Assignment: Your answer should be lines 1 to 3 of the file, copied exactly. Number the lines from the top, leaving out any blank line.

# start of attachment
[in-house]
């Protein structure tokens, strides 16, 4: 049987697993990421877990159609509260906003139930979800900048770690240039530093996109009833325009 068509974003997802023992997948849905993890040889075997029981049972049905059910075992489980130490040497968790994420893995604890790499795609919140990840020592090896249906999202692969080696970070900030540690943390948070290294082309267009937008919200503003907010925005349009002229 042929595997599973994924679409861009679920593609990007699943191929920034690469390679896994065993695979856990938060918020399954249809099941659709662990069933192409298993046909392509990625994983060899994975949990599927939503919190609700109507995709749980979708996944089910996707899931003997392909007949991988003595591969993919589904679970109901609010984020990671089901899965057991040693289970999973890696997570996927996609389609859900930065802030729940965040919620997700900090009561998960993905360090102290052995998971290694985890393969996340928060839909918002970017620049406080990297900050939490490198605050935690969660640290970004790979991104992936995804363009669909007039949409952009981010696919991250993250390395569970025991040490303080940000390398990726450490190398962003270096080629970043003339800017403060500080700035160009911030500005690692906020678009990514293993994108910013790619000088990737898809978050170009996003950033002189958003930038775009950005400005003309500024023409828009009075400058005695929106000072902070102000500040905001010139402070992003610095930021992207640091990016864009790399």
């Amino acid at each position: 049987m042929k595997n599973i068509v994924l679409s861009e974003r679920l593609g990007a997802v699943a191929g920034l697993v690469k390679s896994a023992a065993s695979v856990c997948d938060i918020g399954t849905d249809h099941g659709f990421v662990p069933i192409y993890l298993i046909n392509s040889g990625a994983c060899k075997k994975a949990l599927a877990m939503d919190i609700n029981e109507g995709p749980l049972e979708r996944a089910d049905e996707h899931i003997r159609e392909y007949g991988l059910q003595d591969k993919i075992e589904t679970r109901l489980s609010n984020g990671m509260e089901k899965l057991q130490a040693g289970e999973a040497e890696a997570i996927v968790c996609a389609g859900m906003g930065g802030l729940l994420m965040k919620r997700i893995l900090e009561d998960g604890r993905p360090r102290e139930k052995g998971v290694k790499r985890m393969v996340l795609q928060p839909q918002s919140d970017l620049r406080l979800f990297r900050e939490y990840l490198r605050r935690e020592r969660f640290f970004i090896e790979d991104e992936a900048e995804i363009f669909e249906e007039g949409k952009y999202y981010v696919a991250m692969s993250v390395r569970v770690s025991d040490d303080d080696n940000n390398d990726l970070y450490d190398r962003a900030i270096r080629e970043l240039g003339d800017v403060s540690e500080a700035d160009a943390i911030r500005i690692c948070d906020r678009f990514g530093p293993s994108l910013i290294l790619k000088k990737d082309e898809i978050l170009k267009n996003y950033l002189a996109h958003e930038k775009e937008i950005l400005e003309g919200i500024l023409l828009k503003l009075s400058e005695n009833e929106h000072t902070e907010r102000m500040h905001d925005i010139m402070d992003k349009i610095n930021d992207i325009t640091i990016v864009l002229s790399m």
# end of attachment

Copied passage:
[in-house]
């Protein structure tokens, strides 16, 4: 049987697993990421877990159609509260906003139930979800900048770690240039530093996109009833325009 068509974003997802023992997948849905993890040889075997029981049972049905059910075992489980130490040497968790994420893995604890790499795609919140990840020592090896249906999202692969080696970070900030540690943390948070290294082309267009937008919200503003907010925005349009002229 042929595997599973994924679409861009679920593609990007699943191929920034690469390679896994065993695979856990938060918020399954249809099941659709662990069933192409298993046909392509990625994983060899994975949990599927939503919190609700109507995709749980979708996944089910996707899931003997392909007949991988003595591969993919589904679970109901609010984020990671089901899965057991040693289970999973890696997570996927996609389609859900930065802030729940965040919620997700900090009561998960993905360090102290052995998971290694985890393969996340928060839909918002970017620049406080990297900050939490490198605050935690969660640290970004790979991104992936995804363009669909007039949409952009981010696919991250993250390395569970025991040490303080940000390398990726450490190398962003270096080629970043003339800017403060500080700035160009911030500005690692906020678009990514293993994108910013790619000088990737898809978050170009996003950033002189958003930038775009950005400005003309500024023409828009009075400058005695929106000072902070102000500040905001010139402070992003610095930021992207640091990016864009790399």
């Amino acid at each position: 049987m042929k595997n599973i068509v994924l679409s861009e974003r679920l593609g990007a997802v699943a191929g920034l697993v690469k390679s896994a023992a065993s695979v856990c997948d938060i918020g399954t849905d249809h099941g659709f990421v662990p069933i192409y993890l298993i046909n392509s040889g990625a994983c060899k075997k994975a949990l599927a877990m939503d919190i609700n029981e109507g995709p749980l049972e979708r996944a089910d049905e996707h899931i003997r159609e392909y007949g991988l059910q003595d591969k993919i075992e589904t679970r109901l489980s609010n984020g990671m509260e089901k899965l057991q130490a040693g289970e999973a040497e890696a997570i996927v968790c996609a389609g859900m906003g930065g802030l729940l994420m965040k919620r997700i893995l900090e009561d998960g604890r993905p360090r102290e139930k052995g998971v290694k790499r985890m393969v996340l795609q928060p839909q918002s919140d970017l620049r406080l979800f990297r900050e939490y990840l490198r605050r935690e020592r969660f640290f970004i090896e790979d991104e992936a900048e995804i363009f669909e249906e007039g949409k952009y999202y981010v696919a991250m692969s993250v390395r569970v770690s025991d040490d303080d080696n940000n390398d990726l970070y450490d190398r962003a900030i270096r080629e970043l240039g003339d800017v403060s540690e500080a700035d160009a943390i911030r500005i690692c948070d906020r678009f990514g530093p293993s994108l910013i290294l790619k000088k990737d082309e898809i978050l170009k267009n996003y950033l002189a996109h958003e930038k775009e937008i950005l400005e003309g919200i500024l023409l828009k503003l009075s400058e005695n009833e929106h000072t902070e907010r102000m500040h905001d925005i010139m402070d992003k349009i610095n930021d992207i325009t640091i990016v864009l002229s790399m």